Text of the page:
Page 42: of Maritime Logistics Professional Magazine (May/Jun 2017)
BUNKER OPERATIONS & PORTS
It’s self-evident with the systems we’re putting in place, our terminal operating system and with our common carrier systems we’re looking to being able to have a holistic view of the equipment, coming off the ship, being in the terminal, and then out the gate.
– John Hourihan Jr.,
Crowley’s Senior Vice President and General Manager, Puerto Rico services expand and modernize the company’s shipping and logistics our operations, our gates, to control our vessel operations, and services between Florida and San Juan, Puerto Rico. allows us to get what we’re looking for – and that is speed.”
El Coquí is expected to begin service in the U.S. Jones Act At a time when container terminal operators and ports else- trades in early December. When that happens, the vessel and its where are in a state of fux, waiting for the myriad mergers sister ship to follow will be able to transport up to 2,400 twenty- and new liner alliances to shake out, Crowley knows exactly foot-equivalent container units (TEUs) and a mix of nearly 400 what will be calling at its own facilities, when and how they cars and larger vehicles in the enclosed, ventilated and weather- intend to increase effciencies. The commonality of operating tight Ro/Ro decks. A wide range of container sizes and types can the terminal as well as the vessels that are designed to go into be accommodated, ranging from 20-foot standard, to 53-foot by those facilities is all designed to provide speed and economy 102-inch-wide, high-capacity units, as well as up to 300 refrig- of scale. “It’s self-evident with the systems we’re putting in erated containers. Aboard the vessels, new electrical infrastruc- place, our terminal operating system and with our common ture, additional reefer plugs, and a real-time monitoring system carrier systems we’re looking to being able to have a holistic to support perishables and other sensitive cargoes ensures that view of the equipment, coming off the ship, being in the ter- the increased capacity also brings with it, increased quality. minal, and then out the gate,” adds Hourihan.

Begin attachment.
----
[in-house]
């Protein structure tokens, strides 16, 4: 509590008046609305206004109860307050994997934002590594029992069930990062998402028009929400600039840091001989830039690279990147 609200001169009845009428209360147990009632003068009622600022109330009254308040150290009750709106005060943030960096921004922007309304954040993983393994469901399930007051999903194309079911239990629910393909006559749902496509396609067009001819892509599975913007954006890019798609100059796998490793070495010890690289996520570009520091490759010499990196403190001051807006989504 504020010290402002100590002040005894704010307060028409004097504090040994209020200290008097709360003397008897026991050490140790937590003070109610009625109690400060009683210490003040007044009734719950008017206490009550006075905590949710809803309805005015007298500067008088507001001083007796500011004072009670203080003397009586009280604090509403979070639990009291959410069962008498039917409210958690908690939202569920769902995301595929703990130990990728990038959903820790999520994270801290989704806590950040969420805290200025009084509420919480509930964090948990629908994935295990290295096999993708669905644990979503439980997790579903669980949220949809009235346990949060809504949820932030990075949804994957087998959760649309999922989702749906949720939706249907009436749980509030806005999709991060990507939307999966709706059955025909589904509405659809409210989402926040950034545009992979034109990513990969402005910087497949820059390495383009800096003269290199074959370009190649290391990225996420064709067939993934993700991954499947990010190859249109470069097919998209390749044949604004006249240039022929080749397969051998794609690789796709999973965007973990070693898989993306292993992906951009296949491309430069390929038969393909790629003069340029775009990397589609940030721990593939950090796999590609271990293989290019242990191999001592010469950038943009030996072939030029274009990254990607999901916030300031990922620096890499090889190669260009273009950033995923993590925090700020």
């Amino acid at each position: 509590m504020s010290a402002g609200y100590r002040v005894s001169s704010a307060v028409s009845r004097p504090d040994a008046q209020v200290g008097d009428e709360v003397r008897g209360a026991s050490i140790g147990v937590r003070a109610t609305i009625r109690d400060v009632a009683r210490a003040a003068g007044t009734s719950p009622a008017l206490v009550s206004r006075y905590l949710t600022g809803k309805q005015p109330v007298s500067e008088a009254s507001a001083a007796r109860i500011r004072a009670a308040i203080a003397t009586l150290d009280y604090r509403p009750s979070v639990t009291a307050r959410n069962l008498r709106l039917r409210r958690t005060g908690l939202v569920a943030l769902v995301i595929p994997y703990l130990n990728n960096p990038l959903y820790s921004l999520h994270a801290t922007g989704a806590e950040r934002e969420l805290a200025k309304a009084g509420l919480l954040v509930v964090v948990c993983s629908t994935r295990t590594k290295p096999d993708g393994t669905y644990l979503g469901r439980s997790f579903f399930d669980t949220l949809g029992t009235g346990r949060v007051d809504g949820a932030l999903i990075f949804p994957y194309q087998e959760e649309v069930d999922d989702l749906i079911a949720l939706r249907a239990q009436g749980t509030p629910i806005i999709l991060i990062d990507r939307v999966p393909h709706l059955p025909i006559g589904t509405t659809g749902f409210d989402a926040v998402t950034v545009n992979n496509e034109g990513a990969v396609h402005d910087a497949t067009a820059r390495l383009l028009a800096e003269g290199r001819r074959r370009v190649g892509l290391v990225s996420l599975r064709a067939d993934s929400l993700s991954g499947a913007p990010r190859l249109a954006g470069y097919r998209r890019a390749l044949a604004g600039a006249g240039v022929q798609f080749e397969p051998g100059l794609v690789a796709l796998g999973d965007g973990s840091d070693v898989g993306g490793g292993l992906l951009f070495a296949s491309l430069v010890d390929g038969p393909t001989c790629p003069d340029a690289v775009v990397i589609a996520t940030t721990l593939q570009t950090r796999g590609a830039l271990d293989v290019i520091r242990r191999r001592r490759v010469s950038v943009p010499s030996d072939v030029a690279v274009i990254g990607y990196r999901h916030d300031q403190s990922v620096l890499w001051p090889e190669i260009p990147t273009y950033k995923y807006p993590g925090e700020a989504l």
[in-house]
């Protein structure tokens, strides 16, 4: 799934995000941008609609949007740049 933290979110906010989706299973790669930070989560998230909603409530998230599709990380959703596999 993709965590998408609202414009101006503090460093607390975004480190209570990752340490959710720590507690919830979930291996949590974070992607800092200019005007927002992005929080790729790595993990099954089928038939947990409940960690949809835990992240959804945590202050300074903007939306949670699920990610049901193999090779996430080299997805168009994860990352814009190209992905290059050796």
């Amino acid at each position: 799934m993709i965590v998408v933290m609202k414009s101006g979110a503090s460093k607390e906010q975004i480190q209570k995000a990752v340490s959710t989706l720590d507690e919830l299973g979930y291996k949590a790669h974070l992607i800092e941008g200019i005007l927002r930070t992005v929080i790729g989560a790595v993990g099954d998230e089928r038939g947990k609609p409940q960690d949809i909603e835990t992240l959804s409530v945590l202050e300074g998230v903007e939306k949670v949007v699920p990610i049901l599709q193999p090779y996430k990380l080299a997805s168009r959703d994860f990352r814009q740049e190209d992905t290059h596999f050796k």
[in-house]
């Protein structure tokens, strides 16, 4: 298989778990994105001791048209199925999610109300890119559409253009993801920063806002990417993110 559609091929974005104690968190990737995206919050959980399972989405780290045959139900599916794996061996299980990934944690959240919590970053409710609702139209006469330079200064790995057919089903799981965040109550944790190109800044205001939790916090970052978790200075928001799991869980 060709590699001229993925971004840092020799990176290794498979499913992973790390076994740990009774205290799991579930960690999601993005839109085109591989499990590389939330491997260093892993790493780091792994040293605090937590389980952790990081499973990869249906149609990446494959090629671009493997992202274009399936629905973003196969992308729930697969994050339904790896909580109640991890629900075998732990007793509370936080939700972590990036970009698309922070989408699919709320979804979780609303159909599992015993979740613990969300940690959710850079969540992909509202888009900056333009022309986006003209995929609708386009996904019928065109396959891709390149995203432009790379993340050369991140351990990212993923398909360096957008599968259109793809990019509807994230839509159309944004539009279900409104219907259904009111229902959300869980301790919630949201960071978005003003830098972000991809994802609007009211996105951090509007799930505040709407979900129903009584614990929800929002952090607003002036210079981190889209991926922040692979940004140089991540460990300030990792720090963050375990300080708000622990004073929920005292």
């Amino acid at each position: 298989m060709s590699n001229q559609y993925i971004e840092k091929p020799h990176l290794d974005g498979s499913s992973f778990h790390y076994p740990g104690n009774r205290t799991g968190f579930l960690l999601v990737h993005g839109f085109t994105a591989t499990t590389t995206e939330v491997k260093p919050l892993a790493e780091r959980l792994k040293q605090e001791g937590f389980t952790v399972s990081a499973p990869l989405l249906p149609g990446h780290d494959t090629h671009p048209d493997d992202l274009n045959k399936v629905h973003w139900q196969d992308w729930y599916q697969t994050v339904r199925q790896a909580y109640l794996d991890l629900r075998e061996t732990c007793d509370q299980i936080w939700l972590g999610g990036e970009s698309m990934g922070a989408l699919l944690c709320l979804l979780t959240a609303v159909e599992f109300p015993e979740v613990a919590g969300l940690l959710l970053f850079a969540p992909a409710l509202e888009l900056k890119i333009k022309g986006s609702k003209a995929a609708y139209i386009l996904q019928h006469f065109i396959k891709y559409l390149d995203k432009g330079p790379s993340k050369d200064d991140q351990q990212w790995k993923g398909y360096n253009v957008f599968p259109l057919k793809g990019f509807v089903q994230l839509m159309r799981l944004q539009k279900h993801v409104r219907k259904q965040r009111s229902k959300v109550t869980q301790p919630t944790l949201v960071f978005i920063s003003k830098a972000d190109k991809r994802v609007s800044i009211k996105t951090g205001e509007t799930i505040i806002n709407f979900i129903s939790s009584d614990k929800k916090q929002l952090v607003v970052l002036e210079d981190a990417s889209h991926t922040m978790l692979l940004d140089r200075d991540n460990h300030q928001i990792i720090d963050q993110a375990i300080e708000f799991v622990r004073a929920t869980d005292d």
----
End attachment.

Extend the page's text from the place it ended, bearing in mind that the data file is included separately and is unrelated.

Unlike the international 40-foot freight model, the Crowley At the root of all the new equipment and dedicated termi- way is to provide multiple options to satisfy a wide range of nals is one key underlying effort, says Larkin. “We’re trying freight requirements – and not just the 53-foot model. Hence, to always have a deeper understanding of the customer’s sup- the domestic customer looking to trade in Puerto Rico has a ply chains, and with that deeper understanding of the totality of lot more choices than the average person shipping a container their supply chain, to be able to craft solutions specifcally for from LA to Shanghai. their supply chains,” he explained, adding, “But all of the solu- tions – and all of our discussions with the customers – come
Turnkey Service means Dedicated Assets down to two key, pivotal points when discussing customer sup-
Crowley’s $550 million investment in Puerto Rico includes ply chains. What we’re trying to provide is a solution that in- a new 900-foot-long, 114-foot-wide concrete pier at Isla creases the velocity of the customer’s supply chain, something
Grande and associated dredging; expanding terminal capacity that ultimately impacts their total landed cost. We are always for handling refrigerated containers; paving 15 acres to ac- trying – whether it be from a U.S. domestic land transportation commodate container stacking; adding containers and associ- standpoint, from a cross-docking standpoint at any of our facili- ated handling equipment to its feet; installing a new electrical ties, the additional capabilities that we’re going to bring to bear substation to provide power for the new gantry cranes; con- now with these new ships, and the speed associated with them structing a new seven-lane exit gate for increased effciency; – is to improve velocity and overall total landed cost.” and installing hardware required for a new, state-of-the-art A key part of that equation involves using vessels that boast terminal operating software system. a collective increase of 40 percent capacity and, of course, the
Armed with a 30-year lease at both the San Juan location service speed of 21 knots, something that will dramatically in- and a new space in the Port of Jacksonville, Florida, Crowley crease turnaround times in these trades. Previously, Crowley’s is raising the bar on the phrase ‘turnkey.’ Hourihan agrees, barges were on 14-day turn, given the slower transit, whereas saying, “It does have its advantages of being able to control the new vessels are on 7-day turns. With that added capacity 42 Maritime Logistics Professional March/April 2017 | |